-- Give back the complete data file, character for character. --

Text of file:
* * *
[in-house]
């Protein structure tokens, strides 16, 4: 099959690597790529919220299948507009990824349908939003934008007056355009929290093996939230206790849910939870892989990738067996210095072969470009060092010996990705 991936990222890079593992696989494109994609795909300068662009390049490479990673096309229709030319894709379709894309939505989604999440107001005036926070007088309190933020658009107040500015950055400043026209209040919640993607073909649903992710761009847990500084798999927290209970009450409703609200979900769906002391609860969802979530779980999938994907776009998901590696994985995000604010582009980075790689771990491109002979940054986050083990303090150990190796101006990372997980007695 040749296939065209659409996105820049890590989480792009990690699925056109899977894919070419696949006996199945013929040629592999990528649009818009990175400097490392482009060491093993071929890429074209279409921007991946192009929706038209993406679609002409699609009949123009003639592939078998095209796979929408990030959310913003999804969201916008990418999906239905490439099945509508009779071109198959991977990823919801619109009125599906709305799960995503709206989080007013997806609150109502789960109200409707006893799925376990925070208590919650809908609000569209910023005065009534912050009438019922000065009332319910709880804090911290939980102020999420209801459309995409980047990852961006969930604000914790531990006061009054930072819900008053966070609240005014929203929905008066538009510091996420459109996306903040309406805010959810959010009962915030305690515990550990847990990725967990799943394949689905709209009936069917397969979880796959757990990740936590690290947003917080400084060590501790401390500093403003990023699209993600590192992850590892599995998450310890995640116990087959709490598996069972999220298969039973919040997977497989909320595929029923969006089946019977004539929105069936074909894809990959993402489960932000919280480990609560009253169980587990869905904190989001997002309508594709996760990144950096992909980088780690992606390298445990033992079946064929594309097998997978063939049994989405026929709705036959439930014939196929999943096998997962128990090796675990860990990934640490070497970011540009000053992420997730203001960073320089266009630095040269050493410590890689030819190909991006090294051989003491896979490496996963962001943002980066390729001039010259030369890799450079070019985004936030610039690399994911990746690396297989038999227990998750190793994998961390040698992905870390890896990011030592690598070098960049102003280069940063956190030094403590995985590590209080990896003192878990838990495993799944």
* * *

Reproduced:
[in-house]
């Protein structure tokens, strides 16, 4: 099959690597790529919220299948507009990824349908939003934008007056355009929290093996939230206790849910939870892989990738067996210095072969470009060092010996990705 991936990222890079593992696989494109994609795909300068662009390049490479990673096309229709030319894709379709894309939505989604999440107001005036926070007088309190933020658009107040500015950055400043026209209040919640993607073909649903992710761009847990500084798999927290209970009450409703609200979900769906002391609860969802979530779980999938994907776009998901590696994985995000604010582009980075790689771990491109002979940054986050083990303090150990190796101006990372997980007695 040749296939065209659409996105820049890590989480792009990690699925056109899977894919070419696949006996199945013929040629592999990528649009818009990175400097490392482009060491093993071929890429074209279409921007991946192009929706038209993406679609002409699609009949123009003639592939078998095209796979929408990030959310913003999804969201916008990418999906239905490439099945509508009779071109198959991977990823919801619109009125599906709305799960995503709206989080007013997806609150109502789960109200409707006893799925376990925070208590919650809908609000569209910023005065009534912050009438019922000065009332319910709880804090911290939980102020999420209801459309995409980047990852961006969930604000914790531990006061009054930072819900008053966070609240005014929203929905008066538009510091996420459109996306903040309406805010959810959010009962915030305690515990550990847990990725967990799943394949689905709209009936069917397969979880796959757990990740936590690290947003917080400084060590501790401390500093403003990023699209993600590192992850590892599995998450310890995640116990087959709490598996069972999220298969039973919040997977497989909320595929029923969006089946019977004539929105069936074909894809990959993402489960932000919280480990609560009253169980587990869905904190989001997002309508594709996760990144950096992909980088780690992606390298445990033992079946064929594309097998997978063939049994989405026929709705036959439930014939196929999943096998997962128990090796675990860990990934640490070497970011540009000053992420997730203001960073320089266009630095040269050493410590890689030819190909991006090294051989003491896979490496996963962001943002980066390729001039010259030369890799450079070019985004936030610039690399994911990746690396297989038999227990998750190793994998961390040698992905870390890896990011030592690598070098960049102003280069940063956190030094403590995985590590209080990896003192878990838990495993799944």